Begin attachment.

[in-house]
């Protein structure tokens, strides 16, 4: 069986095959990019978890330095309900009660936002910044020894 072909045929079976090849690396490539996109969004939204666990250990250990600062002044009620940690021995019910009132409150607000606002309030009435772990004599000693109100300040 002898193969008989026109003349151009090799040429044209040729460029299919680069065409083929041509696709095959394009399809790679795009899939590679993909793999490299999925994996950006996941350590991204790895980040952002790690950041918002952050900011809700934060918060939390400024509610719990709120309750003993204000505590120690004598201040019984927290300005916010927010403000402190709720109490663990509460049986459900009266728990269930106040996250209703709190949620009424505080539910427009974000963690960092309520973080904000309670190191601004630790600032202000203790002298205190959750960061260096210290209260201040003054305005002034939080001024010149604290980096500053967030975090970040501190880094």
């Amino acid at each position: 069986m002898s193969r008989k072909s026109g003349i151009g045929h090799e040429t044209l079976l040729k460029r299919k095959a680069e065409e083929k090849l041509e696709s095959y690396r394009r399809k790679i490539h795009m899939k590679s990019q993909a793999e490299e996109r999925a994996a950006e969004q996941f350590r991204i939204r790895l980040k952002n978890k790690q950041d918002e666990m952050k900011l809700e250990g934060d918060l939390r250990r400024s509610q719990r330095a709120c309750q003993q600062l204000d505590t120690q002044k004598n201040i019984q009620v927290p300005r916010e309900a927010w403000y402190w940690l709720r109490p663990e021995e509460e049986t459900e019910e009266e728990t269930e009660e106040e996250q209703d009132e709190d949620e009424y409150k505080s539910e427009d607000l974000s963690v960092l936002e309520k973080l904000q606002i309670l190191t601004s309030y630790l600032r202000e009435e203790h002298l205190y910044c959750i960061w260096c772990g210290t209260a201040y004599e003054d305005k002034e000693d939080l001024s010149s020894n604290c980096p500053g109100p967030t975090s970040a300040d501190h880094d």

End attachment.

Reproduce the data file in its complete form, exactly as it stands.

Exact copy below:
[in-house]
């Protein structure tokens, strides 16, 4: 069986095959990019978890330095309900009660936002910044020894 072909045929079976090849690396490539996109969004939204666990250990250990600062002044009620940690021995019910009132409150607000606002309030009435772990004599000693109100300040 002898193969008989026109003349151009090799040429044209040729460029299919680069065409083929041509696709095959394009399809790679795009899939590679993909793999490299999925994996950006996941350590991204790895980040952002790690950041918002952050900011809700934060918060939390400024509610719990709120309750003993204000505590120690004598201040019984927290300005916010927010403000402190709720109490663990509460049986459900009266728990269930106040996250209703709190949620009424505080539910427009974000963690960092309520973080904000309670190191601004630790600032202000203790002298205190959750960061260096210290209260201040003054305005002034939080001024010149604290980096500053967030975090970040501190880094």
């Amino acid at each position: 069986m002898s193969r008989k072909s026109g003349i151009g045929h090799e040429t044209l079976l040729k460029r299919k095959a680069e065409e083929k090849l041509e696709s095959y690396r394009r399809k790679i490539h795009m899939k590679s990019q993909a793999e490299e996109r999925a994996a950006e969004q996941f350590r991204i939204r790895l980040k952002n978890k790690q950041d918002e666990m952050k900011l809700e250990g934060d918060l939390r250990r400024s509610q719990r330095a709120c309750q003993q600062l204000d505590t120690q002044k004598n201040i019984q009620v927290p300005r916010e309900a927010w403000y402190w940690l709720r109490p663990e021995e509460e049986t459900e019910e009266e728990t269930e009660e106040e996250q209703d009132e709190d949620e009424y409150k505080s539910e427009d607000l974000s963690v960092l936002e309520k973080l904000q606002i309670l190191t601004s309030y630790l600032r202000e009435e203790h002298l205190y910044c959750i960061w260096c772990g210290t209260a201040y004599e003054d305005k002034e000693d939080l001024s010149s020894n604290c980096p500053g109100p967030t975090s970040a300040d501190h880094d």